If there’s one thing we’ve all learned in the past two years, it is that central bankers mean business – both literally and figuratively. In other words, when central bankers say they ‘have our backs’ in both extending the business cycle by promoting fuller employment and doing so without causing meaningful inflation, we should take them at their word. As such, central bankers “mean business” literally (meaning they will promote business interests) and figuratively (meaning they are serious, determined and dedicated to their mission). Then again, for the past two years, those two objectives have been mostly aligned. What if new circumstances were to make them mutually exclusive?
Looking south of the border, we had a modest yield curve inversion in the spring of 2019 and within a few weeks, then President Trump applied some considerable political pressure (something arms-length central bankers are supposed to be immune to) in order to get the federal reserve to cut rates, which they did in three successive meetings that autumn. At the time, inflation was benign and tellingly, unemployment was at its lowest level in a generation. In other words, by any reasonable standard, the fed had done a superb job to that point and no interventions or adjustments seemed necessary. Despite this, there were changes and a purportedly imminent recession was averted. Or not. After all, there’s no reliable way of knowing what might have happened had rates not been lowered that autumn.
These days, the narrative coming from central banks is that the recent spate of above-average inflation is ‘transitory’, meaning it will likely normalize around more traditional levels once the artificially low data of the post COVID year (basically Q2 and Q3 of 2020) falls out of the data set. Of course, no one knows for sure if the inflation we’re seeing now is genuinely transitory or the harbinger of a more prolonged period of elevated prices. There’s a Chinese proverb that states, “to be uncertain is to be uncomfortable, but to be certain is ridiculous.” I’m not for a moment suggesting that inflation is or is not transitory. Rather, I am respectfully skeptical of the central bank line.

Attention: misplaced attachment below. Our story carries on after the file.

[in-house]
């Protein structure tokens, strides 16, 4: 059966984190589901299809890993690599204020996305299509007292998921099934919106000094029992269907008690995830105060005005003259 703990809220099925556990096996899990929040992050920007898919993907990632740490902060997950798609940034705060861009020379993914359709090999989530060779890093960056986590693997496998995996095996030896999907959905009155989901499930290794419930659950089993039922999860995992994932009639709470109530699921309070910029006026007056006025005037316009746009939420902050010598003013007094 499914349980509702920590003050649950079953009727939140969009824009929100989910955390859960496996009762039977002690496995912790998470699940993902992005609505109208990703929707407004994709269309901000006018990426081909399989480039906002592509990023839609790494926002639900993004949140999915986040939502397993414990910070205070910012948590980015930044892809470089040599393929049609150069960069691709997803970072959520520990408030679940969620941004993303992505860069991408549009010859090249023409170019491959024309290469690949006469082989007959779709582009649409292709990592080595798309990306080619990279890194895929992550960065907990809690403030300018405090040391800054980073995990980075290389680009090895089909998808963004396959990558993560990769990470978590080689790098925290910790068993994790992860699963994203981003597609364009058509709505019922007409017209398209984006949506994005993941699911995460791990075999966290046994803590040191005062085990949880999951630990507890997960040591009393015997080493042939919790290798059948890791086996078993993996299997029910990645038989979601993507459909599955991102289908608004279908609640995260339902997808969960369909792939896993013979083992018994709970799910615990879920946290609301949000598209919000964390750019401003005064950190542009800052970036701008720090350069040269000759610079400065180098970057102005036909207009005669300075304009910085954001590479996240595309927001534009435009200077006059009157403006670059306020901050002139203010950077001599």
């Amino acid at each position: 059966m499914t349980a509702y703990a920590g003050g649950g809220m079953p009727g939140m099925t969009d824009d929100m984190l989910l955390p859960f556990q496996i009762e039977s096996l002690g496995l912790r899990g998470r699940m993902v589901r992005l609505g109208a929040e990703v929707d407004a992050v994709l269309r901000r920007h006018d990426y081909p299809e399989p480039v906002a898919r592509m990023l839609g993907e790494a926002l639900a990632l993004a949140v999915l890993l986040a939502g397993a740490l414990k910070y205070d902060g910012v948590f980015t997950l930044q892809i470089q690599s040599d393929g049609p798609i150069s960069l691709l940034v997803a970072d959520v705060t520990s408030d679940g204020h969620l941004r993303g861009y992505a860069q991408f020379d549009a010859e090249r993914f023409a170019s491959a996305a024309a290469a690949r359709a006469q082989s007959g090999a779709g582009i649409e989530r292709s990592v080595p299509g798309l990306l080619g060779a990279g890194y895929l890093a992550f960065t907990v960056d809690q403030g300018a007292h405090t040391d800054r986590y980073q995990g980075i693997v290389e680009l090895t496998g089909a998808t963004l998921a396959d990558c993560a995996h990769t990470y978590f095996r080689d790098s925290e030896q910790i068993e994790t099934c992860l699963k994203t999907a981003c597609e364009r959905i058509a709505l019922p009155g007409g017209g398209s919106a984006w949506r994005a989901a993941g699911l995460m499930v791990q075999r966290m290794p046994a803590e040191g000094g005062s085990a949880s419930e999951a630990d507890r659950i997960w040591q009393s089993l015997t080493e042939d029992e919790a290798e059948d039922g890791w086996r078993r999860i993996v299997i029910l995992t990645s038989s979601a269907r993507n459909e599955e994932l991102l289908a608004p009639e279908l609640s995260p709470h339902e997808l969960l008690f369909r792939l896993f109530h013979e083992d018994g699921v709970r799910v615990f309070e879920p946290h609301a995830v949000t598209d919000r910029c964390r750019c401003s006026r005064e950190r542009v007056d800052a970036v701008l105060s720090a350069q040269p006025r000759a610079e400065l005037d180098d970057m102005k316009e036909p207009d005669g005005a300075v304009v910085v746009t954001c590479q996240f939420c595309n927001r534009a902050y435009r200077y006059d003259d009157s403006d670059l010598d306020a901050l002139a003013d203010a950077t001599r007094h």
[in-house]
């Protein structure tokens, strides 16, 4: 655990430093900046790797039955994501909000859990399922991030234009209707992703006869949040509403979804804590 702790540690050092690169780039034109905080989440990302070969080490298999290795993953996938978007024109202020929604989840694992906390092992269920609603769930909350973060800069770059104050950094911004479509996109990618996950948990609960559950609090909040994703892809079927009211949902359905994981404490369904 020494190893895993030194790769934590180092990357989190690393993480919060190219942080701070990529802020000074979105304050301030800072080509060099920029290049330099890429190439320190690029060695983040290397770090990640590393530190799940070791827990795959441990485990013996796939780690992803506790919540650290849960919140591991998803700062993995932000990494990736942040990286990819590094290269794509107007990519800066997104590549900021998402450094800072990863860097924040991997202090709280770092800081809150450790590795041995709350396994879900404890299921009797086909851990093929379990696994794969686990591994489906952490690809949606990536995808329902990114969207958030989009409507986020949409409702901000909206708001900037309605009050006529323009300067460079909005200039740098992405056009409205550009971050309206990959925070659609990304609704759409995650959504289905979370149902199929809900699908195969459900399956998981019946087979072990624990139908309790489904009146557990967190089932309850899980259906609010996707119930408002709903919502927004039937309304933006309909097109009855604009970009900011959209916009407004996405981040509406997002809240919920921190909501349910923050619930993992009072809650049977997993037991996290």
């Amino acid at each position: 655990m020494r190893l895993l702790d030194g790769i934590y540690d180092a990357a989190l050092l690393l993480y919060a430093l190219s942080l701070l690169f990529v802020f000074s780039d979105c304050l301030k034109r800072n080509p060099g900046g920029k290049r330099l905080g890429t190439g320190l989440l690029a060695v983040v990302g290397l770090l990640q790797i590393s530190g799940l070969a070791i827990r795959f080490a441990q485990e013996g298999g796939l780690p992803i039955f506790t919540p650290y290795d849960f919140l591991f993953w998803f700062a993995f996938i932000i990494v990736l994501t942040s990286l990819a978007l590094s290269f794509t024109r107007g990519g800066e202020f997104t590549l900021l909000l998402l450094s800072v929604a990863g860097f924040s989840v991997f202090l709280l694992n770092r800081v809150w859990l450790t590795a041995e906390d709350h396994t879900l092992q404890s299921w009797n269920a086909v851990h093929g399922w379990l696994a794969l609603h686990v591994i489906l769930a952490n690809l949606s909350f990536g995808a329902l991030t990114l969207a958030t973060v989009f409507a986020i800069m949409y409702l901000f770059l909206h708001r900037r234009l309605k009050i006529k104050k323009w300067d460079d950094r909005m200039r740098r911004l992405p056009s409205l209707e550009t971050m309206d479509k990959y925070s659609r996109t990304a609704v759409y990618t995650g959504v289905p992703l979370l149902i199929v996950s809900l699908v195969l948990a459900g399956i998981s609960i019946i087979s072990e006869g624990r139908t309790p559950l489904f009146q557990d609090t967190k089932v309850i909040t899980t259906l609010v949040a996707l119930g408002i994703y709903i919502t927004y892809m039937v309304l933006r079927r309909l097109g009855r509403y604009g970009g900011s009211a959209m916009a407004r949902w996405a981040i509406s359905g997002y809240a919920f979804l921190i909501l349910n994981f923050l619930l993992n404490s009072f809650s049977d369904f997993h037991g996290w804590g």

It may indeed be true that the inflation fear will dissipate into nothingness before the end of the year. Then again, Deputy Prime Minister and Minister of Finance Chrystia Freeland has boasted that the fiscal support offered to Canadians over the past 15 months can act as a sort of ‘pre-loaded stimulus’ that will keep the economy humming long after the government cheques stop coming. What if Freeland is understating the impact? Specifically, what if Canadians are so euphoric about the economy re-opening that they start buying things and experiences like never before? Wouldn’t that kind of spike in purchasing activity risk a spike (or at least prolongation) in inflation?
There are some who think central banks are managing expectations about inflation being higher for longer to buy time and provide cover for an anticipated period of deliberate bank inactivity. In essence, what if central banks don’t act to control high and prolonged inflation because doing so (i.e., raising rates significantly and sooner than expected) would destroy both the economic recovery and the bull markets so many are currently enjoying?
One such commentator is Peter Schiff. In a recent tweet, he speculated that: “Not only won’t the Fed win an inflation fight, it won’t even step in the ring.” No one can prove anything and I am certainly not privy to the nuanced motives of monetary policy decision-makers. Much of macroeconomic management stems from instilling and maintaining a sense of confidence. My sense is that, at a minimum, central banks are talking a good game about standing at the ready and being prepared to act if inflation rears its head. The words are reassuring. The deeds are yet to be seen. If the reassurance is strong enough and plausible enough, the deeds might never be required. If, however, for some reason, inflation becomes heightened and prolonged, I wonder if central banks will act as swiftly and forcefully to raise rates to avoid an inflationary crisis as they did to lower them to avoid a recession in 2019 and a public health crisis in 2020. Central bankers may need to pick their poison some day early next year.